Paul ended his appeal to the leading members of the church in Corinth with an appeal to self-control.
Every two years, Corinth celebrated the Isthmian Games. The event was a major source of income for the city, similar to being the host city for the Olympics or the Super Bowl.
Contestants and spectators came from all over the Greco-Roman region to participate in the games. The prize for each was a wreath made of wilted celery. In today’s video with Rudy Ross, I was in error when I said the wreath was wilted asparagus.
Whether the prize was wilted celery or asparagus, Paul used a striking comparison between an earthly award and a heavenly crown.
— 1 Corinthians 9.24-26 – Do you not know that in a race the runners all compete, but only one receives the prize? Run in such a way that you may win it.
Athletes exercise self-control in all things; they do it to receive a perishable wreath, but we an imperishable one.
So I do not run aimlessly, nor do I box as though beating the air;
But I punish my body and enslave it, so that after proclaiming to others I myself should not be disqualified.
The Importance of Discipline
Simone Biles, the Olympic seven-time gold medal winner in gymnastics, follows this training schedule.
— On Mondays, Tuesdays, Wednesdays, and Fridays, she has diligently carries out two practices each day (for a total of seven hours of training on these days).
— On Thursdays and Saturdays, she puts in half-days.
Without a doubt, a gold medal is more permanent and valuable than a wreath of wilted celery. However, it can never compare to a heavenly crown.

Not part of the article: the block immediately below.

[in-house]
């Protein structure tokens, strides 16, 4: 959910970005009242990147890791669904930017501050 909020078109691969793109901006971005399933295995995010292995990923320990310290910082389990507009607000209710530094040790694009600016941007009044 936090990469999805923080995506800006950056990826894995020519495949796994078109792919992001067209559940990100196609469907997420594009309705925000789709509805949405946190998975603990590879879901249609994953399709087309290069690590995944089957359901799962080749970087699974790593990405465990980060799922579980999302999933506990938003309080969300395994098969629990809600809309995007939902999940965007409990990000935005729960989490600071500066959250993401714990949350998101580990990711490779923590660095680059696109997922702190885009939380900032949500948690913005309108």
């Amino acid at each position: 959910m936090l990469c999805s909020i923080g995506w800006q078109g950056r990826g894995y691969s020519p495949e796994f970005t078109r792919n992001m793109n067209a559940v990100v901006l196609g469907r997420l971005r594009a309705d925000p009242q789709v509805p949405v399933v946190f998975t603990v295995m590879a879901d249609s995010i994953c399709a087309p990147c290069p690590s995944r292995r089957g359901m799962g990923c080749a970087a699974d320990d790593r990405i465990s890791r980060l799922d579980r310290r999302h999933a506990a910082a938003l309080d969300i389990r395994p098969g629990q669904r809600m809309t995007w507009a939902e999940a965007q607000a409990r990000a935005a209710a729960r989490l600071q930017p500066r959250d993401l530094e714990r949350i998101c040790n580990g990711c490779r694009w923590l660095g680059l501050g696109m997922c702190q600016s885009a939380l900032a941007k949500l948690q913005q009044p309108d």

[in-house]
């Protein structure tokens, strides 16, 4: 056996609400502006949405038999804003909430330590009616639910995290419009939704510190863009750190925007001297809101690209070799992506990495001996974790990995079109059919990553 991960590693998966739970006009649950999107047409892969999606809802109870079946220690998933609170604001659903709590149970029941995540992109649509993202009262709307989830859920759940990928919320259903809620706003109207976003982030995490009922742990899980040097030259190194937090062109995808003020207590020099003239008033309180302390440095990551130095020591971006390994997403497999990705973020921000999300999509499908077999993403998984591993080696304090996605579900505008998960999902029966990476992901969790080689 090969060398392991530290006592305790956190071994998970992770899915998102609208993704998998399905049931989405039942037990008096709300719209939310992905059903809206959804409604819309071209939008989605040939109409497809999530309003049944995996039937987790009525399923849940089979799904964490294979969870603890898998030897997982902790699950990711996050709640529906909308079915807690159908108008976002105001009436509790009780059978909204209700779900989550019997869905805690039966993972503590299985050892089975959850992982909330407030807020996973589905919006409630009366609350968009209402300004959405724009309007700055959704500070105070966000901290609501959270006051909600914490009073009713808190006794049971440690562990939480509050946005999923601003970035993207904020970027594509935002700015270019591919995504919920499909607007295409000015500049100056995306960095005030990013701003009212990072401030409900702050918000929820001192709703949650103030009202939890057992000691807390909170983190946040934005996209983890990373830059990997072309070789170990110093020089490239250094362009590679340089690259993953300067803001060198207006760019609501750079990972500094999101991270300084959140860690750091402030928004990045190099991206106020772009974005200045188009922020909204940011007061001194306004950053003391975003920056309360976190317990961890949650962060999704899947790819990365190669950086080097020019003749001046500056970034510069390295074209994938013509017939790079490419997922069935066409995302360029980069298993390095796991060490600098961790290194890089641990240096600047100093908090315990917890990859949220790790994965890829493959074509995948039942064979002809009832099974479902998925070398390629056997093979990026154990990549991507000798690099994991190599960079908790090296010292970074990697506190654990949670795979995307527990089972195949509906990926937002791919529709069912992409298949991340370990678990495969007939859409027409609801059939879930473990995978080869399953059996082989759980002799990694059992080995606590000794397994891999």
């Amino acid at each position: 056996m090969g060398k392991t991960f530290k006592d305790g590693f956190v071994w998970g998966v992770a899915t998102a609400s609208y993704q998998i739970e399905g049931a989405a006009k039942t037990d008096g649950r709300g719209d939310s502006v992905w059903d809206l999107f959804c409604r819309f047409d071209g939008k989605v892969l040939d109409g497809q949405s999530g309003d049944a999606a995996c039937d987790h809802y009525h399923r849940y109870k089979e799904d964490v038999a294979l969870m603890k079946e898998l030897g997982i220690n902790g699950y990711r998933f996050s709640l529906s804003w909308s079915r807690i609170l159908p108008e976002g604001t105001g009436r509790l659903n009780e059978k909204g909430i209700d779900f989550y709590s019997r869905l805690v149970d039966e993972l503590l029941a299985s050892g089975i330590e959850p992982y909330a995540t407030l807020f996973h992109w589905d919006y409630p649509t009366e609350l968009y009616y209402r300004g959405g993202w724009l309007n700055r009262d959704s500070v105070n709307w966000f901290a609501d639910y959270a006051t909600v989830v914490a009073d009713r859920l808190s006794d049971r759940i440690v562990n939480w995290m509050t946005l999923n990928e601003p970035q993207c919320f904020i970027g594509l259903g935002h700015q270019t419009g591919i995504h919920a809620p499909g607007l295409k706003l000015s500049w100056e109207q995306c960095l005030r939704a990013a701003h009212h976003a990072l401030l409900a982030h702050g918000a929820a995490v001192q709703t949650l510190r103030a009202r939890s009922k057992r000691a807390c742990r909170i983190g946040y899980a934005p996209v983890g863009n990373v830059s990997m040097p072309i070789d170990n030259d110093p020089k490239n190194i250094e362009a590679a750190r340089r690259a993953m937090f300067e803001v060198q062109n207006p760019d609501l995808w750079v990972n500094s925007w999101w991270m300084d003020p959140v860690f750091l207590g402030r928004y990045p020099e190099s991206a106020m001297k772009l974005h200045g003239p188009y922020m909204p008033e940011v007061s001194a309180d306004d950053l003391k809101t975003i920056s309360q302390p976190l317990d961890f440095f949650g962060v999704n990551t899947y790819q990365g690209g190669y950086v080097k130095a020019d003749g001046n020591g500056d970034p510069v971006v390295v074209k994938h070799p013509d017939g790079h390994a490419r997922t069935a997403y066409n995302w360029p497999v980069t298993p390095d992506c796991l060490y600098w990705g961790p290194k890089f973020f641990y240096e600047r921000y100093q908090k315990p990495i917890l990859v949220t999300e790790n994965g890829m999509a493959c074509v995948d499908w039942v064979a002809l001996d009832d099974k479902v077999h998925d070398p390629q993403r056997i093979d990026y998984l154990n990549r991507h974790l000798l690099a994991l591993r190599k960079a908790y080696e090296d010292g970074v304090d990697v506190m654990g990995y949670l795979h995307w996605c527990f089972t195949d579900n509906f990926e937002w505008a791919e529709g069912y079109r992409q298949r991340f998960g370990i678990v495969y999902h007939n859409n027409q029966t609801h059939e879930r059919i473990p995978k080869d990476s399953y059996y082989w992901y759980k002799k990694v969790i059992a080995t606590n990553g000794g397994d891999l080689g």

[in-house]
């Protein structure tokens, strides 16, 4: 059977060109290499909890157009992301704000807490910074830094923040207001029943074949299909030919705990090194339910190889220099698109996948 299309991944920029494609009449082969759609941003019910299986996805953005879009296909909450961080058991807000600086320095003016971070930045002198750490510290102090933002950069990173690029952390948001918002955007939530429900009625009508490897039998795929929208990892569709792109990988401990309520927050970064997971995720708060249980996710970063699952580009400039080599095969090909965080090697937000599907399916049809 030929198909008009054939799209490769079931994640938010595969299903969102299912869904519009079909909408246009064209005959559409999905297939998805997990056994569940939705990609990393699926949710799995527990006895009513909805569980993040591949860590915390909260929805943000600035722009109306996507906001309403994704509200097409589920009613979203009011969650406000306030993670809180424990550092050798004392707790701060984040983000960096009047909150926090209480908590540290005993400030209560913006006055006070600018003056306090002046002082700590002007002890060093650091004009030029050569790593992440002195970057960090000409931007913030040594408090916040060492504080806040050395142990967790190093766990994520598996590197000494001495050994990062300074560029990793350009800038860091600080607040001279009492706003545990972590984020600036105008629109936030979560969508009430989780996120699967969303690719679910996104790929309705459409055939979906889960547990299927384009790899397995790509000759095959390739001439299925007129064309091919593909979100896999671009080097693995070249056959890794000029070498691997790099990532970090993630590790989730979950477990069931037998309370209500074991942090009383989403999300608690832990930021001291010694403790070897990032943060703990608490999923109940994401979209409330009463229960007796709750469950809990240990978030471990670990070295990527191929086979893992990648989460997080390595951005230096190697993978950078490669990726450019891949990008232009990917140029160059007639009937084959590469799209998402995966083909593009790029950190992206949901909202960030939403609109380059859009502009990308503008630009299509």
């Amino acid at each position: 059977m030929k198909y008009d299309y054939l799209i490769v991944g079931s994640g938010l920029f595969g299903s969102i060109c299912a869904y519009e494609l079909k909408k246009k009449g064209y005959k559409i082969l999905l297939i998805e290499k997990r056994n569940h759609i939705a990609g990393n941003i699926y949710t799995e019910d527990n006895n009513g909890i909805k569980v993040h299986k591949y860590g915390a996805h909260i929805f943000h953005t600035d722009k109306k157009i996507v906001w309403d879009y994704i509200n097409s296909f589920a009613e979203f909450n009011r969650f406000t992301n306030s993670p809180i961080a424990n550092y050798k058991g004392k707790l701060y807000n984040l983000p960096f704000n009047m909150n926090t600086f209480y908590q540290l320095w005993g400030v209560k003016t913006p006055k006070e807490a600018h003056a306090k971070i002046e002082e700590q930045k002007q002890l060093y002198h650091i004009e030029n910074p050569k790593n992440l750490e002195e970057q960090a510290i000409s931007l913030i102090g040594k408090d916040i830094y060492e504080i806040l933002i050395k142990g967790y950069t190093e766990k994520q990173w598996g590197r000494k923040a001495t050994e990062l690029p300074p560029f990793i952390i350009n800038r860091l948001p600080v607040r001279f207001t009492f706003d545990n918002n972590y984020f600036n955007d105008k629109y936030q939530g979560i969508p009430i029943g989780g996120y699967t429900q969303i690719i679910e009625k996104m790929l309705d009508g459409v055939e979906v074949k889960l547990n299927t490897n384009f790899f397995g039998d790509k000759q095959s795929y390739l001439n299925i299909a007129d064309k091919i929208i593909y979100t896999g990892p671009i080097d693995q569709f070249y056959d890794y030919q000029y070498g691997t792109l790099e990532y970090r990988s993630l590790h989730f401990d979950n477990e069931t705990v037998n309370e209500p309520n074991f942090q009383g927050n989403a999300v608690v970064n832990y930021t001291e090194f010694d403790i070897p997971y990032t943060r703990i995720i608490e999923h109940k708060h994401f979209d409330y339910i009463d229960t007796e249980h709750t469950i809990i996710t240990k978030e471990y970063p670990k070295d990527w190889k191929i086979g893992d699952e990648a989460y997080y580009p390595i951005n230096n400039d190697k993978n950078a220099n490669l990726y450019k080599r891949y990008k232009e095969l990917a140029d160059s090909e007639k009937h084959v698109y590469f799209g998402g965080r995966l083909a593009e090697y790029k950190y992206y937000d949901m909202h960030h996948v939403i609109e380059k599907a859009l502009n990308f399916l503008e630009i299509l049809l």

Paul’s training routine involved self-giving service to the lowliest members of the churches he served.
— He worked diligently to build up the spiritual life of all of the members of the church.
— He was determined to extend the good news of God’s love by every means possible.
— He sought to live a Jesus-kind-of-life, so he could challenge members, “Be imitators of me, as I am of Christ” (1 Corinthians 11.1).
Richard Foster in his classic book, “Celebration of Discipline,” describes how spiritual disciplines work.
Imagine a swinging bridge like you would see in an Indiana Jones movie. If you fall to either side, you will crash to your death on the rocks below.
(1) One perilous side is self-effort. The spiritual equivalent of “pull yourself up by your bootstraps” will lead to disaster.
(2) Passive spirituality where you do nothing and expect God to do everything will land you on the rocks of spiritual death.
The sweet spot on the bridge involves human effort. Daily Bible reading, prayer, and obedience involve work.
One of the church fathers said, “Work like everything depends on you and pray as if everything depends on God.”
When we discipline ourselves to do the basics of following Jesus, it provides an avenue for God’s grace to do what only God can do.
Foster wrote about 12 Spiritual Disciplines. The disciplines are “tools” that allow God to work through the Holy Spirit.
The three disciplines that I focus on the most are prayer, Bible reading, and obedience.
The result of living a Jesus-kind-of-life is an eternal crown that is infinitely greater than wilted celery or a gold medal.
Please check out the YouTube video that Rudy Ross and I recorded. Rudy has insights that you will appreciate.
Please email your prayer requests to firstname.lastname@example.org private message me on Facebook. The Maywood prayer team will pray for you.